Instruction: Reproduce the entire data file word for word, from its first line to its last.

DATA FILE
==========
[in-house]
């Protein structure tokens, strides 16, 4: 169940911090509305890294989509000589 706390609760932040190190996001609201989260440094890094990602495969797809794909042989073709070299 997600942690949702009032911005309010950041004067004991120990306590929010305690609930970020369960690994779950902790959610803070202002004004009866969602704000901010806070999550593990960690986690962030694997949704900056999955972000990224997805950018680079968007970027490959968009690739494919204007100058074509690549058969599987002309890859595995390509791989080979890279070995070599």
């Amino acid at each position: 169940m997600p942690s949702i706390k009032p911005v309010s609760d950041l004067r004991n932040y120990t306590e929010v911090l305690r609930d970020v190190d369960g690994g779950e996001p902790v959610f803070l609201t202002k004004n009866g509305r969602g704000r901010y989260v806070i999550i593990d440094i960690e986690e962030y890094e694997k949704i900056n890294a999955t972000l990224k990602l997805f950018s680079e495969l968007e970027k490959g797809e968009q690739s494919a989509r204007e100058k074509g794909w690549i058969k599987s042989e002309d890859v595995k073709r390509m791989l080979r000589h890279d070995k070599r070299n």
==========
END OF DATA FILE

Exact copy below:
[in-house]
């Protein structure tokens, strides 16, 4: 169940911090509305890294989509000589 706390609760932040190190996001609201989260440094890094990602495969797809794909042989073709070299 997600942690949702009032911005309010950041004067004991120990306590929010305690609930970020369960690994779950902790959610803070202002004004009866969602704000901010806070999550593990960690986690962030694997949704900056999955972000990224997805950018680079968007970027490959968009690739494919204007100058074509690549058969599987002309890859595995390509791989080979890279070995070599």
């Amino acid at each position: 169940m997600p942690s949702i706390k009032p911005v309010s609760d950041l004067r004991n932040y120990t306590e929010v911090l305690r609930d970020v190190d369960g690994g779950e996001p902790v959610f803070l609201t202002k004004n009866g509305r969602g704000r901010y989260v806070i999550i593990d440094i960690e986690e962030y890094e694997k949704i900056n890294a999955t972000l990224k990602l997805f950018s680079e495969l968007e970027k490959g797809e968009q690739s494919a989509r204007e100058k074509g794909w690549i058969k599987s042989e002309d890859v595995k073709r390509m791989l080979r000589h890279d070995k070599r070299n």